Roughly once a month, we pose questions to artists about their work and lives. We recently asked a group of artists, What do you strive to capture when documenting your work? (And how do you so?)
Dug North, automata maker
My sculptures are interactive and kinetic. It is difficult to capture the essence of a piece unless you actually operate it yourself. The best I can do is show the stages of creation and a video of the piece in action.
When documenting pieces for my website, I include some of my initial pencil sketches, photographs of mechanical prototypes, and in-progress shots of the finished piece. Together with some descriptive text, I hope this set of images conveys that each piece is an involved process – an artistic and engineering challenge.
When documenting my art on video, I work with a talented videographer. We try to show the piece overall, then close-ups of the hand-cranked mechanism. This is followed by close-up shots of the figures animated by the mechanism. The aim is to show how the machine works and the level of detail I strive to include in each piece. We select music for the video to help convey the tone of piece. Quite often, a waltz seems to capture the mood, tempo, and time period represented by my work.
Jennifer Polins, choreographer
As video technologies become more accessible to the artist, capturing work on video is an evolving process and a new frontier physically shaping concert dance.
I was just visiting old friends in Zurich, where I lived from 1993-1998. We reminisced and watched our work from 20 years ago, digitized from old tapes, remembering the video equipment back then was almost the size of an elephant! Editing programs were in an infancy stage and cumbersome, transferring materials to computers was not happening, there was no vimeo! Promoters preferred wide single shots, there was little reason for creative editing and video dance. DV8 Physical Theater and Rosas was on the forefront of integrated dance for video.
For me, the final goal frames the strategies and focus of the video process. Similar to 1993, documenting work to submit to grants and residencies calls for a high quality wide shot with limited edits that represents the work in its entirety. For artistic/promotional trailers, the goal is to create a fast, seductive product that gives a feeling of the theme of the work and makes people want to see more. I tend to choose material from a variety of perspectives; rehearsal-performance, zooms, durations, textures, and images that are not in the final work but support the theme. I collect video material in process, capturing a rehearsal or integrating a camera in the rehearsal for alternate perspectives. For dance films, I use rehearsal materials, and set up shoots based on a storyboard. My favorite use of video is still real time projections during live performance. I am forever fascinated by multiple and alternate perspectives. I use time-lapse technologies, projecting trace from a half an hour prior to a few moments back. This live projected work is captured during the show and then used as materials for projects.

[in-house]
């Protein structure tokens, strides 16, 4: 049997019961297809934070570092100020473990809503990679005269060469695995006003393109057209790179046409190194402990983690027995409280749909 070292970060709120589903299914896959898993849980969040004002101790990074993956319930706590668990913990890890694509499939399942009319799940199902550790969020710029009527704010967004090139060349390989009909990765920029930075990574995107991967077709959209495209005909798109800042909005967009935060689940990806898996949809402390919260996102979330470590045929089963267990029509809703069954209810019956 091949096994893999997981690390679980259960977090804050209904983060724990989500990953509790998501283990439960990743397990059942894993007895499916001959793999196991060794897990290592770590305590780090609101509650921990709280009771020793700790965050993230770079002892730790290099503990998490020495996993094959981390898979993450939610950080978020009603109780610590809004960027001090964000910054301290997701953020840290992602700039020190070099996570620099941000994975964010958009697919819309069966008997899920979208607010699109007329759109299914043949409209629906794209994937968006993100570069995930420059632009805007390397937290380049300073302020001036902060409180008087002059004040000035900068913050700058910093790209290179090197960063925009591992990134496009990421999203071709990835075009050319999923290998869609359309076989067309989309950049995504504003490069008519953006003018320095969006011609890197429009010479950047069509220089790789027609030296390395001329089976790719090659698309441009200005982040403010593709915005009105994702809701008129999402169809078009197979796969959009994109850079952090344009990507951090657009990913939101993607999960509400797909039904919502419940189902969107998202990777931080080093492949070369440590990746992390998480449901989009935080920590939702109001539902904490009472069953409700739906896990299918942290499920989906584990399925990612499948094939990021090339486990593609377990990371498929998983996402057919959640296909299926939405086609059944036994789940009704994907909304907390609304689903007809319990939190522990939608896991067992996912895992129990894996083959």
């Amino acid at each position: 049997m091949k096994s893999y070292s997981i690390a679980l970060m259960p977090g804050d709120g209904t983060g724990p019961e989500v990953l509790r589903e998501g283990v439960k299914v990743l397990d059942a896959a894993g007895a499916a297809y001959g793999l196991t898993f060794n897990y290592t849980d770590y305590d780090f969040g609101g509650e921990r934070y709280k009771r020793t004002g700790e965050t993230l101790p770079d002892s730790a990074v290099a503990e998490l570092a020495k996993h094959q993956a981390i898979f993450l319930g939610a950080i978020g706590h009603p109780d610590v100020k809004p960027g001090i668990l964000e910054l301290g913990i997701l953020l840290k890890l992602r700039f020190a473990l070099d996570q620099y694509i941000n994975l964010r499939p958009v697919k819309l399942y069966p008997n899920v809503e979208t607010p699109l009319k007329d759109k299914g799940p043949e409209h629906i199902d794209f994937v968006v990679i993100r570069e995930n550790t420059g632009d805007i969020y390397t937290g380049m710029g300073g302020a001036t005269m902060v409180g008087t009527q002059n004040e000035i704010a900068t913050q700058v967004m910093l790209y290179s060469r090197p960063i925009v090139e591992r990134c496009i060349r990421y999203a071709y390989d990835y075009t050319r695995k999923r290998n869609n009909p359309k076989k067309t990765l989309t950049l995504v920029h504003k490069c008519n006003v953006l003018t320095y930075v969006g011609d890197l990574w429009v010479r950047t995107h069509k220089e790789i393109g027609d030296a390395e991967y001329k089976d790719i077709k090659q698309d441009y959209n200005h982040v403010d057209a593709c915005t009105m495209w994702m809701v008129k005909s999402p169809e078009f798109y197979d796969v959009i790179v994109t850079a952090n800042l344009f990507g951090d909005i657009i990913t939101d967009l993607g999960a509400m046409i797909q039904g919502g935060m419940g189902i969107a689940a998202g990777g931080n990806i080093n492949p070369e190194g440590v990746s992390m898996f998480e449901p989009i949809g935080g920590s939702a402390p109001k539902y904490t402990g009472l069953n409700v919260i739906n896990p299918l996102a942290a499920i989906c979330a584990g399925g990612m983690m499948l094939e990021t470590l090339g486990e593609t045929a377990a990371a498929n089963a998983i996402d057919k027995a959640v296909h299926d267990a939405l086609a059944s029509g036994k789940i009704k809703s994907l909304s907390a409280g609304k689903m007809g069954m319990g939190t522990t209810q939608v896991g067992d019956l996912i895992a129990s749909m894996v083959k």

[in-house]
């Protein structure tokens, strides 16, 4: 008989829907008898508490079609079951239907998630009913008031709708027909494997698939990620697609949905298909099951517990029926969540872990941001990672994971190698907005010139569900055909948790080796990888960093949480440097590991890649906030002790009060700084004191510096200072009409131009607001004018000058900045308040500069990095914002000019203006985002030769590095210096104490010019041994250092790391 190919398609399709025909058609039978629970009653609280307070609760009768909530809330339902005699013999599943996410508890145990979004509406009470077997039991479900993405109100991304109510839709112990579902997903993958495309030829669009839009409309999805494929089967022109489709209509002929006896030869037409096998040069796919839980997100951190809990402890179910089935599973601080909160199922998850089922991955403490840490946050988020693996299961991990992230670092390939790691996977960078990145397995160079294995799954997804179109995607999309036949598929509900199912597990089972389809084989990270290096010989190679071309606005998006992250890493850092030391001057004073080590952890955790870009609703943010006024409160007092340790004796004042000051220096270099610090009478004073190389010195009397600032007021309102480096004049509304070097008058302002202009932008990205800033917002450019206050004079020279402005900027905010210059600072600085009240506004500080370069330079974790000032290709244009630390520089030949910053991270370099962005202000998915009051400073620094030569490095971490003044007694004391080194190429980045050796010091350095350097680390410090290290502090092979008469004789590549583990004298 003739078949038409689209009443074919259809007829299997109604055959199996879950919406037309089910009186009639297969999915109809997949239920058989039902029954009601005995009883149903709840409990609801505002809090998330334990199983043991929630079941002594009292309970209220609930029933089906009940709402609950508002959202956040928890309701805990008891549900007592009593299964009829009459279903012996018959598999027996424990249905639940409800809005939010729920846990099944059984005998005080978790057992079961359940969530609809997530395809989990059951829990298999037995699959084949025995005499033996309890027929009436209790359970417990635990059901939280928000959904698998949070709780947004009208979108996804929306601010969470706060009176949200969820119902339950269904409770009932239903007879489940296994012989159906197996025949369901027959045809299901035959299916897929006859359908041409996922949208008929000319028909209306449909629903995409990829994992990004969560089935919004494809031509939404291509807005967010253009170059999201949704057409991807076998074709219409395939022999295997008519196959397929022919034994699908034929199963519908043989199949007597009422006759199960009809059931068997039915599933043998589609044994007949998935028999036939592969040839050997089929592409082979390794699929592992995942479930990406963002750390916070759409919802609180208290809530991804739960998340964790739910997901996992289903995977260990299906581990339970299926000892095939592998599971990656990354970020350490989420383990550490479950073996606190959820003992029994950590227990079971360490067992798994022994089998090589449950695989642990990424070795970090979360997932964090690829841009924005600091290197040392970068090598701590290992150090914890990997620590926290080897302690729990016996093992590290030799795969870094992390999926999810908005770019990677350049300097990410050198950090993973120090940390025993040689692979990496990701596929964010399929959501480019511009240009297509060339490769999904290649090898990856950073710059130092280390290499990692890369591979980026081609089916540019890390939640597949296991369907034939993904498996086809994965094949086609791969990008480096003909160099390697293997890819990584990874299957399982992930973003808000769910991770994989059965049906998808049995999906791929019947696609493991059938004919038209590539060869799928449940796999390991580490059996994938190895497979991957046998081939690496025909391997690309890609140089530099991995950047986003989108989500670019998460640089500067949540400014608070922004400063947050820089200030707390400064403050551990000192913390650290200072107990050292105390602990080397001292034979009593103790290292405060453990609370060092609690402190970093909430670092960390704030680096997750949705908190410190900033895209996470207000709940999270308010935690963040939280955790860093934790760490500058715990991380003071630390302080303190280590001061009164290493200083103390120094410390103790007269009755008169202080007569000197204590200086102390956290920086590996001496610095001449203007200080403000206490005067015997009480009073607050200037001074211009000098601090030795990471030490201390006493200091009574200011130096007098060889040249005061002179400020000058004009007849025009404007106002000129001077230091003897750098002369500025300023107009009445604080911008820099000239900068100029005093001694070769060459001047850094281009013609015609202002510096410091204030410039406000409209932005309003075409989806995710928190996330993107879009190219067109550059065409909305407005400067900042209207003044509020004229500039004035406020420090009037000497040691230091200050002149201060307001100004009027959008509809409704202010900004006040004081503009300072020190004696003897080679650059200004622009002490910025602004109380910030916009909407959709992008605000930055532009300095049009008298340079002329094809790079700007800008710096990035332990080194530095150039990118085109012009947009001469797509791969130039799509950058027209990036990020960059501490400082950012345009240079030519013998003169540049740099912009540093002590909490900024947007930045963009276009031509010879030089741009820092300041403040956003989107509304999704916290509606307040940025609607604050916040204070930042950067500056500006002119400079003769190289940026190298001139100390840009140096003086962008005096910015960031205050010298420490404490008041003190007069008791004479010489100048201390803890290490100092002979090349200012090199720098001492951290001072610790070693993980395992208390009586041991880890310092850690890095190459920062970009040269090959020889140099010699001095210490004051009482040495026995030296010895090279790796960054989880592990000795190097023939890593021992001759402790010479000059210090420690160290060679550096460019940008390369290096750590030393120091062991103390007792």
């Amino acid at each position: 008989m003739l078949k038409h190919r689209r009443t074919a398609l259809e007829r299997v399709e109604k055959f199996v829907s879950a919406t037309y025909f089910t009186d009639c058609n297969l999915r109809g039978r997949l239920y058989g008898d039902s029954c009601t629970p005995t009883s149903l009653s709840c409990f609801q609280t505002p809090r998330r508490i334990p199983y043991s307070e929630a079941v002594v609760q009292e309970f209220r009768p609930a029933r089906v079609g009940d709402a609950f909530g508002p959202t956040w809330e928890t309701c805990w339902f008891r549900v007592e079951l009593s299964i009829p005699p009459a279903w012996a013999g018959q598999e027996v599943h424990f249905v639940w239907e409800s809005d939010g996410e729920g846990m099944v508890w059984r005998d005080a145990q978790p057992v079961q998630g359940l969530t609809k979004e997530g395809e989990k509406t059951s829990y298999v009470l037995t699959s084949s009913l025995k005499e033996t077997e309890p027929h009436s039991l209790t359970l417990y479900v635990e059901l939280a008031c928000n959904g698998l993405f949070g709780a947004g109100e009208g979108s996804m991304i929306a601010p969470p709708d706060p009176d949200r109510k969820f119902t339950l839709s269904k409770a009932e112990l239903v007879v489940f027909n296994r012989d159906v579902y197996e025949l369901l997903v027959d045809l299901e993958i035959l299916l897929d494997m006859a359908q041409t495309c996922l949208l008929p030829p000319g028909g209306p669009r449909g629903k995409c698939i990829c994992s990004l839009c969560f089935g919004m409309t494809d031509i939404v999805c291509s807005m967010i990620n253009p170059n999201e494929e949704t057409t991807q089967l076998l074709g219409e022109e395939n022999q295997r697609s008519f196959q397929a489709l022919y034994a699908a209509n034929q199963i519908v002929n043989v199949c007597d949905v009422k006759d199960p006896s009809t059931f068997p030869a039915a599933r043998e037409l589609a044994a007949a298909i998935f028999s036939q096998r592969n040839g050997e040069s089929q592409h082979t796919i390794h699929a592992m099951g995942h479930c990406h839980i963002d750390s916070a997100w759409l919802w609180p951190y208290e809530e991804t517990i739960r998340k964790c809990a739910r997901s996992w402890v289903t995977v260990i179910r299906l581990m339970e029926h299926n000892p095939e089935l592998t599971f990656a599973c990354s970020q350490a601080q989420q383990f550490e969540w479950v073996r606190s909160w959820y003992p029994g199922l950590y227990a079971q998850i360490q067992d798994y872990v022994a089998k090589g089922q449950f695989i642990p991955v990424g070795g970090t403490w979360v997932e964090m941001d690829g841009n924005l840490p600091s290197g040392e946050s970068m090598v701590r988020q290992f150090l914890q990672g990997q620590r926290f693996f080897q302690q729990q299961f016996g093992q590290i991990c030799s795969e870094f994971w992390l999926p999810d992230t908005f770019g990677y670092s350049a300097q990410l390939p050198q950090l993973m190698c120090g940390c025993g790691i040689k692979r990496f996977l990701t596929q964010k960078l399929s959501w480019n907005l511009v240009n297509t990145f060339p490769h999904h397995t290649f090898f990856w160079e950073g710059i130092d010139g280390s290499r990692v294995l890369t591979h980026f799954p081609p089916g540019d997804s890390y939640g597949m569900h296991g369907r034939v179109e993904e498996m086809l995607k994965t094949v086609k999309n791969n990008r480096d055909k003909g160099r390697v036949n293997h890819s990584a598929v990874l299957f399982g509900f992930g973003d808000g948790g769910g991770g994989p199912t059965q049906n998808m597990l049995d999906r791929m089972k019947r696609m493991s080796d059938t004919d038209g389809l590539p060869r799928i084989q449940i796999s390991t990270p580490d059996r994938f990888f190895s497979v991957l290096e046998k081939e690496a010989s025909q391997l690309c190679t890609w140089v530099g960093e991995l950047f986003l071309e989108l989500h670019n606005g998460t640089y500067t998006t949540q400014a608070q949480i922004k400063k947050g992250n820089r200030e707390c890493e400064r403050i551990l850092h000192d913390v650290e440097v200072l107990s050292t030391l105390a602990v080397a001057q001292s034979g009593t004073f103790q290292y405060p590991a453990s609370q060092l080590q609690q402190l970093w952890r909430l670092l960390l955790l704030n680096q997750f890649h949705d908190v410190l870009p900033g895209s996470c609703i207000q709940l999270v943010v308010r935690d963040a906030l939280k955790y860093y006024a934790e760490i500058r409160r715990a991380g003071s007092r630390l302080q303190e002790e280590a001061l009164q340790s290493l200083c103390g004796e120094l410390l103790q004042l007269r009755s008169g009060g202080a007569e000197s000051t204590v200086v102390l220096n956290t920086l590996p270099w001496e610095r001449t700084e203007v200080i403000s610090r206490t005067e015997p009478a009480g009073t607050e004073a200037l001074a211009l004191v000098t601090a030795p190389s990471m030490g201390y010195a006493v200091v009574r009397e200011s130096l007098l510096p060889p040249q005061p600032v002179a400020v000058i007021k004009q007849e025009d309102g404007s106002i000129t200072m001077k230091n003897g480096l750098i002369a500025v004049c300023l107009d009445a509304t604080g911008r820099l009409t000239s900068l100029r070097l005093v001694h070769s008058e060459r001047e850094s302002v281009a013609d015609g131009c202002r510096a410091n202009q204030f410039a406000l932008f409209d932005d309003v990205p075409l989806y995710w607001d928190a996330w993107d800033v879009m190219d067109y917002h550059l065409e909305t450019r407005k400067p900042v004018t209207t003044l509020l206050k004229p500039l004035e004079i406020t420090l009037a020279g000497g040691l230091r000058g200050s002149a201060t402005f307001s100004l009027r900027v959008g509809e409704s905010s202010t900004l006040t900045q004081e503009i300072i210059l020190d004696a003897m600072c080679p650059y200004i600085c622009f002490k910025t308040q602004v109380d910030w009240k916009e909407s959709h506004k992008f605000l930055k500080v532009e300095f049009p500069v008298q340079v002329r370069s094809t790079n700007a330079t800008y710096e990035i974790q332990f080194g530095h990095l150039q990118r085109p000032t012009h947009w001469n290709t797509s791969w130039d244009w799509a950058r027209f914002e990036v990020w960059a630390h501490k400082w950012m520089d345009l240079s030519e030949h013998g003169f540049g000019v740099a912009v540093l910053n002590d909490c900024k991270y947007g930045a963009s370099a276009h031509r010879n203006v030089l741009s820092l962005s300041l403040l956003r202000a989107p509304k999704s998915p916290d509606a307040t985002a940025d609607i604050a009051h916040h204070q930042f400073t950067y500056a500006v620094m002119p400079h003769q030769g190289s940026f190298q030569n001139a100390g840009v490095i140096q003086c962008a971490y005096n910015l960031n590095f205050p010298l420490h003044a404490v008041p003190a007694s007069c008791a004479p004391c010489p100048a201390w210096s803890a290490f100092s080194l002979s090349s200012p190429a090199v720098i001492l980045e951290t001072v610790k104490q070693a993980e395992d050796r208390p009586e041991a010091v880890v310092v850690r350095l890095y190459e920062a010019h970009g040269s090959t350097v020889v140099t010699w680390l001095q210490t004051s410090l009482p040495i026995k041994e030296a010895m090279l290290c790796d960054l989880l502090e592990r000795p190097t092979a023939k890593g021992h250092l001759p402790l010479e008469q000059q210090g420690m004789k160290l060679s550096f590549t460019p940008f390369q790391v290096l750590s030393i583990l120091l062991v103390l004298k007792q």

At the moment I am at the Ponderosa TanzLand Festival outside of Berlin. We will capture daily events and post edited clips on our facebook page weekly. Although it is an exciting endeavor, I question if it is of service to our ephemeral and personal dance form to make this unique place with its smells and feels so accessible globally on a flat screen.
Matthew Mazzotta, conceptual artist
When I make a video I try to hit three different types of ways people perceive the world – experiential, mass culture, academic. I want to make sure that if someone is seeing the work with no understanding of art that they can still find something intriguing and captivating about it. And for those that view the work from a more academic or art-knowledgeable point of view, I want to make sure that there is something in there that also allows for this type of reading or entry point into the work. It is very much how I think about making the actual work that I create for public spaces, knowing that there are people from many different backgrounds seeing the work and it should be accessible to as many as possible on as many levels as possible – one point of entry, many interpretations.
As for collecting footage for my videos, I have a somewhat nice DSLR camera for stop-motion animations and stills, but it is too cumbersome and a hassle to have hanging on me all the time while I am working, so I actually shoot most of it with a little point and shoot camera that I can just pull out of my pocket and flip open and shoot with one hand. This way if I am in a tree, on top of a house, or just anywhere that a nice shot appears, I can just capture it.